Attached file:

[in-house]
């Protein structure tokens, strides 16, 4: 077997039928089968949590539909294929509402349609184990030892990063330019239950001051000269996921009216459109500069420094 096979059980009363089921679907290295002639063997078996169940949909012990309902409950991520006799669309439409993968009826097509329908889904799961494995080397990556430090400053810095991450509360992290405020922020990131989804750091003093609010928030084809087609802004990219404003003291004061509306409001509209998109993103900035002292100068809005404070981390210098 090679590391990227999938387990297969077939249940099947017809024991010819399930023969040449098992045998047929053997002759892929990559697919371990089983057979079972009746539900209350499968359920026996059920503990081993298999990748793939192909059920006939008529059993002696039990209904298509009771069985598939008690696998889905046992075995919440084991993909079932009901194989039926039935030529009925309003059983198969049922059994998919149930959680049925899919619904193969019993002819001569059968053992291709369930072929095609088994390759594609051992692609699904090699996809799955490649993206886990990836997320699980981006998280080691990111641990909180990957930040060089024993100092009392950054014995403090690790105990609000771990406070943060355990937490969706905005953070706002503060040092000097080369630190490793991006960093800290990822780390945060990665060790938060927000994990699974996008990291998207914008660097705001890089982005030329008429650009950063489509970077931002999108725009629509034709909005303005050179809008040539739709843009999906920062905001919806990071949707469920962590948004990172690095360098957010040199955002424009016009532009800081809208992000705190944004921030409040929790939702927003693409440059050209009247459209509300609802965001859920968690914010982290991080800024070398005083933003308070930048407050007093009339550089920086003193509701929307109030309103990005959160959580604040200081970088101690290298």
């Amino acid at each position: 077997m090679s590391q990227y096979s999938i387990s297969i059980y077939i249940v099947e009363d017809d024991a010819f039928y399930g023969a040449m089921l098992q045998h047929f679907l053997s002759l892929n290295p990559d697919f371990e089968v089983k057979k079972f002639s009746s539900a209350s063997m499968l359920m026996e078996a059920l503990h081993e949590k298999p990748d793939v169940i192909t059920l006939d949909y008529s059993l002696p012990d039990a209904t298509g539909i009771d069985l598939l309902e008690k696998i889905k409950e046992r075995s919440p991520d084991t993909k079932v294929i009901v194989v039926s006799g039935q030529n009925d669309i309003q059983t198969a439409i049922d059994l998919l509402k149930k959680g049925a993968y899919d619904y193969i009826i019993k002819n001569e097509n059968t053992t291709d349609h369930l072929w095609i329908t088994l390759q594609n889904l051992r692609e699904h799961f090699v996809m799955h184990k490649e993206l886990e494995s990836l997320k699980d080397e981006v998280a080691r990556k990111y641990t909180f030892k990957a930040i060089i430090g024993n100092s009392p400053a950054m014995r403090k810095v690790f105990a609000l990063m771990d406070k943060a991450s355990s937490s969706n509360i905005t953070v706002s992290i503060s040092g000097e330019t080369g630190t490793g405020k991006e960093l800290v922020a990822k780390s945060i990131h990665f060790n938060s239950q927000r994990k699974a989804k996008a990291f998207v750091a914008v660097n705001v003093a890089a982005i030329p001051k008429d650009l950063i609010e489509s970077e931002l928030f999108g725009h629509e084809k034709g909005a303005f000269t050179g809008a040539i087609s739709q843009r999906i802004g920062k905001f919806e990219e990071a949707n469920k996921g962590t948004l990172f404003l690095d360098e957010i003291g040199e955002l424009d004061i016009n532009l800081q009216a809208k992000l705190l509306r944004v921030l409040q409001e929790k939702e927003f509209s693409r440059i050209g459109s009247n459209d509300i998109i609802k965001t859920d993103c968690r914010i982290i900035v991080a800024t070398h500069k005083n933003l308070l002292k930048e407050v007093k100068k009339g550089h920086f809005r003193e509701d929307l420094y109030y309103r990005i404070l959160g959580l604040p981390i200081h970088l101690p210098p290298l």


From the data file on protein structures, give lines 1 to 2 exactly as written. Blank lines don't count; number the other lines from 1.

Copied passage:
[in-house]
């Protein structure tokens, strides 16, 4: 077997039928089968949590539909294929509402349609184990030892990063330019239950001051000269996921009216459109500069420094 096979059980009363089921679907290295002639063997078996169940949909012990309902409950991520006799669309439409993968009826097509329908889904799961494995080397990556430090400053810095991450509360992290405020922020990131989804750091003093609010928030084809087609802004990219404003003291004061509306409001509209998109993103900035002292100068809005404070981390210098 090679590391990227999938387990297969077939249940099947017809024991010819399930023969040449098992045998047929053997002759892929990559697919371990089983057979079972009746539900209350499968359920026996059920503990081993298999990748793939192909059920006939008529059993002696039990209904298509009771069985598939008690696998889905046992075995919440084991993909079932009901194989039926039935030529009925309003059983198969049922059994998919149930959680049925899919619904193969019993002819001569059968053992291709369930072929095609088994390759594609051992692609699904090699996809799955490649993206886990990836997320699980981006998280080691990111641990909180990957930040060089024993100092009392950054014995403090690790105990609000771990406070943060355990937490969706905005953070706002503060040092000097080369630190490793991006960093800290990822780390945060990665060790938060927000994990699974996008990291998207914008660097705001890089982005030329008429650009950063489509970077931002999108725009629509034709909005303005050179809008040539739709843009999906920062905001919806990071949707469920962590948004990172690095360098957010040199955002424009016009532009800081809208992000705190944004921030409040929790939702927003693409440059050209009247459209509300609802965001859920968690914010982290991080800024070398005083933003308070930048407050007093009339550089920086003193509701929307109030309103990005959160959580604040200081970088101690290298």